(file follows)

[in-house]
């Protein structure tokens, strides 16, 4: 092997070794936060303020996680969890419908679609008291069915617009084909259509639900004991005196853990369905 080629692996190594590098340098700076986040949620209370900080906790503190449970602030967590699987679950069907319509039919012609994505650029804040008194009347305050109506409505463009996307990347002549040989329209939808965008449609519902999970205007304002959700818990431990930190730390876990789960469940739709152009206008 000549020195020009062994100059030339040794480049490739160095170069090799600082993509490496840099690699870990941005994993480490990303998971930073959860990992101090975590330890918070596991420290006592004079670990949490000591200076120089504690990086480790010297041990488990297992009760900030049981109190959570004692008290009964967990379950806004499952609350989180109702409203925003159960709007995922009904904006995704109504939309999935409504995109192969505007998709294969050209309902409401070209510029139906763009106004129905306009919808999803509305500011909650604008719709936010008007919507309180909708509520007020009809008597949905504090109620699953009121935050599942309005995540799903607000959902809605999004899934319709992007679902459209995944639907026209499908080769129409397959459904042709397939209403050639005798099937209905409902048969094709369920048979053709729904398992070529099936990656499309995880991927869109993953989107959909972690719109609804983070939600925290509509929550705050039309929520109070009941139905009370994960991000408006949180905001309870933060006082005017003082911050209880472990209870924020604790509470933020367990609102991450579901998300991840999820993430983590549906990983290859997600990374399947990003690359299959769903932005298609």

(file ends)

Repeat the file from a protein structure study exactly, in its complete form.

[in-house]
């Protein structure tokens, strides 16, 4: 092997070794936060303020996680969890419908679609008291069915617009084909259509639900004991005196853990369905 080629692996190594590098340098700076986040949620209370900080906790503190449970602030967590699987679950069907319509039919012609994505650029804040008194009347305050109506409505463009996307990347002549040989329209939808965008449609519902999970205007304002959700818990431990930190730390876990789960469940739709152009206008 000549020195020009062994100059030339040794480049490739160095170069090799600082993509490496840099690699870990941005994993480490990303998971930073959860990992101090975590330890918070596991420290006592004079670990949490000591200076120089504690990086480790010297041990488990297992009760900030049981109190959570004692008290009964967990379950806004499952609350989180109702409203925003159960709007995922009904904006995704109504939309999935409504995109192969505007998709294969050209309902409401070209510029139906763009106004129905306009919808999803509305500011909650604008719709936010008007919507309180909708509520007020009809008597949905504090109620699953009121935050599942309005995540799903607000959902809605999004899934319709992007679902459209995944639907026209499908080769129409397959459904042709397939209403050639005798099937209905409902048969094709369920048979053709729904398992070529099936990656499309995880991927869109993953989107959909972690719109609804983070939600925290509509929550705050039309929520109070009941139905009370994960991000408006949180905001309870933060006082005017003082911050209880472990209870924020604790509470933020367990609102991450579901998300991840999820993430983590549906990983290859997600990374399947990003690359299959769903932005298609």